- By prohibiting the withdrawal of a limited partner, the partnership agreement imposes a restriction on the ability of a partner to liquidate the partner’s interest in the partnership that is not required to be imposed by law and that may be removed by the transferor and members of the transferor’s family, acting collectively, by agreeing to amend the partnership agreement. Therefore, the restriction on a limited partner’s ability to liquidate that partner’s interest is disregarded in determining the value of each transferred interest. Accordingly, the amount of each transfer is the fair market value of the 33 percent limited partner interest determined under generally applicable valuation principles taking into account all relevant factors affecting value including the rights determined under the governing documents and local law and assuming that the disregarded restriction does not exist in the governing documents, local law, or otherwise.
This language in the Proposed Regulations could, potentially, lead to the elimination of the lack of control (or minority interest) discount in the family held business context.
Individuals were avoiding Section 2704(a), which treats lapses of voting or liquidation rights as deemed transfers, by granting family members these rights as “assignees.” The Proposed Regulations amend Treasury Regulation Section 25.2704-1(a) to add “the transfer of a partnership interest to an assignee that neither has nor may exercise the voting or liquidation rights of a partner is a lapse of the voting and liquidation rights associated with the transferred interest.” In other words, even if the transferor family member can continue to exercise the voting or liquidation rights associated with the transferred interest, the transfer is treated as a deemed gift that includes the value of the voting and liquidation rights.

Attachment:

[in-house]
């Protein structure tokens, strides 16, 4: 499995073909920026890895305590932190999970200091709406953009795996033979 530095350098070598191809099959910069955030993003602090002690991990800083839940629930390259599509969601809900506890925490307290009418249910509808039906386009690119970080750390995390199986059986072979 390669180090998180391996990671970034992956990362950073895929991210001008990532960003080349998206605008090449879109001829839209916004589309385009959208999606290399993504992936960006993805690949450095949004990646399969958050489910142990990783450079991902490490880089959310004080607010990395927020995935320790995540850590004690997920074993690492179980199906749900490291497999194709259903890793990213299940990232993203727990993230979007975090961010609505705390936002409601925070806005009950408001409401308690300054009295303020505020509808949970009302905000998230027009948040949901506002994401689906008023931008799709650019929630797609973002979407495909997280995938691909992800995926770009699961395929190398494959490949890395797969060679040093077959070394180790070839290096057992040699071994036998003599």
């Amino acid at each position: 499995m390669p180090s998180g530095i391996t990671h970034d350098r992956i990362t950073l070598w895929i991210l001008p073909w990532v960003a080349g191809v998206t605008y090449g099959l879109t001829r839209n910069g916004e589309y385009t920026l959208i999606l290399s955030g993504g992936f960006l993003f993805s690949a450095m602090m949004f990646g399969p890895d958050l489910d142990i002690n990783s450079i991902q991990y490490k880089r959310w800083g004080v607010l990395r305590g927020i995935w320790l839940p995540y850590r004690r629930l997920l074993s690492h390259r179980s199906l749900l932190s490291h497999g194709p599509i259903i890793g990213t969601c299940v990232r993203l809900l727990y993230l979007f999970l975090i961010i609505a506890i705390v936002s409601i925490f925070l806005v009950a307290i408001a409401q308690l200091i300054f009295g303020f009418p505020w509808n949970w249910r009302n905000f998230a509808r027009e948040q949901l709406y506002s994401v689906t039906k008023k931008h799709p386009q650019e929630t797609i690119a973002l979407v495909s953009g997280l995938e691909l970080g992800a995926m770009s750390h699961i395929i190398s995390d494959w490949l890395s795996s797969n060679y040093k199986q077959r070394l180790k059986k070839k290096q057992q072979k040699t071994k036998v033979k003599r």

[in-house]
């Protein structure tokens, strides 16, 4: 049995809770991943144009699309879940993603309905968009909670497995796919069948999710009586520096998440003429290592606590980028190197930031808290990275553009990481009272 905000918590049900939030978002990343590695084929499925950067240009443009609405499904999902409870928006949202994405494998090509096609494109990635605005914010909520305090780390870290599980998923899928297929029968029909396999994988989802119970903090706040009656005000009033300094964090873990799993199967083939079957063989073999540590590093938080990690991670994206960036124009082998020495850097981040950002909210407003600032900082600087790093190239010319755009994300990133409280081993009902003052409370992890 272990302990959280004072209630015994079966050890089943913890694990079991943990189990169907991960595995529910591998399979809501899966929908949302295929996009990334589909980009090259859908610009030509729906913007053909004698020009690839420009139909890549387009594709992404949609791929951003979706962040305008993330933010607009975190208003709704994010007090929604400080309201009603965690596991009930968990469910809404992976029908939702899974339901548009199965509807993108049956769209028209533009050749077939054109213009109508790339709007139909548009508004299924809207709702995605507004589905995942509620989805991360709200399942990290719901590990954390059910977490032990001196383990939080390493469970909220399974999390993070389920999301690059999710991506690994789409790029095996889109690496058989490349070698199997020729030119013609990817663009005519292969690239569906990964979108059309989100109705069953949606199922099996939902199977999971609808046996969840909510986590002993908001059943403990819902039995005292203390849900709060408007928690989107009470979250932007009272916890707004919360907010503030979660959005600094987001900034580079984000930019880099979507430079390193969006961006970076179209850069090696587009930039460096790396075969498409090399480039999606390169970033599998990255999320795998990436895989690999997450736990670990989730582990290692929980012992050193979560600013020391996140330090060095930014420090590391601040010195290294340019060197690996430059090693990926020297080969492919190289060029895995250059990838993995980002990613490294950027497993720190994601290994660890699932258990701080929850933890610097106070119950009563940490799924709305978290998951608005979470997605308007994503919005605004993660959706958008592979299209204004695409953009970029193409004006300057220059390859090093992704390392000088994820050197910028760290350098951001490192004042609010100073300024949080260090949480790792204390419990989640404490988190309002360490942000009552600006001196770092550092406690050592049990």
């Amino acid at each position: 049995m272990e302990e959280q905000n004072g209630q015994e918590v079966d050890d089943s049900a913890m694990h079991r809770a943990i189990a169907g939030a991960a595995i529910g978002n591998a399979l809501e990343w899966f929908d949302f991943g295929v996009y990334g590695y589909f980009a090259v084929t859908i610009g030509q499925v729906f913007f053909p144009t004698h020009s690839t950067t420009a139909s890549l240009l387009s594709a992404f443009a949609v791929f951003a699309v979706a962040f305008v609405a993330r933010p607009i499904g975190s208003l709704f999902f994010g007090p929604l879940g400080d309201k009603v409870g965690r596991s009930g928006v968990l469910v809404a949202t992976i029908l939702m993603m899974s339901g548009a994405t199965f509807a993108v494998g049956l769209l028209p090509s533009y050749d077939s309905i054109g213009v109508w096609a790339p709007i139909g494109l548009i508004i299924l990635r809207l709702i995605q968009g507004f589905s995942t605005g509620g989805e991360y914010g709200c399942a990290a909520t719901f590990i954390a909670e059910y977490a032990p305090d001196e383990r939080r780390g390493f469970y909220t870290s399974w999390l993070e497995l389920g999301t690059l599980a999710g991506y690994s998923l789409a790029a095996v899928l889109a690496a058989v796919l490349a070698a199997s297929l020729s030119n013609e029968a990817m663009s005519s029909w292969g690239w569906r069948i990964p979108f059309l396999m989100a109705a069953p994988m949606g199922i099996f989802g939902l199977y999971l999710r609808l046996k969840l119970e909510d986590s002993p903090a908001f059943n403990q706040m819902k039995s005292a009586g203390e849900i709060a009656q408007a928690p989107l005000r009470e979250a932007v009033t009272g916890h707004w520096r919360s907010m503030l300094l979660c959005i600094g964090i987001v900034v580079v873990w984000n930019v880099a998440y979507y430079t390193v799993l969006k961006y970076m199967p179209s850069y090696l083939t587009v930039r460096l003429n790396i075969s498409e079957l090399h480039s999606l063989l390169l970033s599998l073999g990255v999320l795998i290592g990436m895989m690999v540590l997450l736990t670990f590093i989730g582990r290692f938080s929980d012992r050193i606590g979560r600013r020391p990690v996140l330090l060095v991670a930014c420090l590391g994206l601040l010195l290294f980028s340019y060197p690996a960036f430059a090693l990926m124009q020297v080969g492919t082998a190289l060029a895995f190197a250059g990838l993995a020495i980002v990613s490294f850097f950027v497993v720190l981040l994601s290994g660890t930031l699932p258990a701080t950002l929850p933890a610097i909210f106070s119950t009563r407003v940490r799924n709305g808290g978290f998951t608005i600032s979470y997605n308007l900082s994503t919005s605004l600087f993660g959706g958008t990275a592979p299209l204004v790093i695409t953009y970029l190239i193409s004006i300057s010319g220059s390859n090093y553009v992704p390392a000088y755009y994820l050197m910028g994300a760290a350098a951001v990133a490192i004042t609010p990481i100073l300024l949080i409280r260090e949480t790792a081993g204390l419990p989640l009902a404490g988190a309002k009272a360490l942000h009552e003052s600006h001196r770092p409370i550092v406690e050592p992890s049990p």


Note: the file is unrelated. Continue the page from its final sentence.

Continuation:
Transfer of Minority Interests within Three Years of Death
As discussed above, Treasury Regulation Section 25.2704-1(c)(1) contains an important exception to Section 2704(a), which provides that a transfer of an interest that results in the lapse of liquidation rights is not subject to Section 2704(a) if the rights with respect to the transferred interest are not restricted or eliminated. In other words, if the voting and liquidation rights inherent in the interest a person is selling or gifting are the same as they were in the hands of that person, then Section 2704(a) will not apply. The IRS has felt that transactions such as this, where, in the example above, Mom gifts 20% of her 60% interest to her daughter and 20% to her son leaving her with a 20% interest, are abusive in the deathbed context. As such, the Proposed Regulations would limit this exception by allowing it to apply to only those transfers that occur more than three years before death.
State Law Exception Eliminated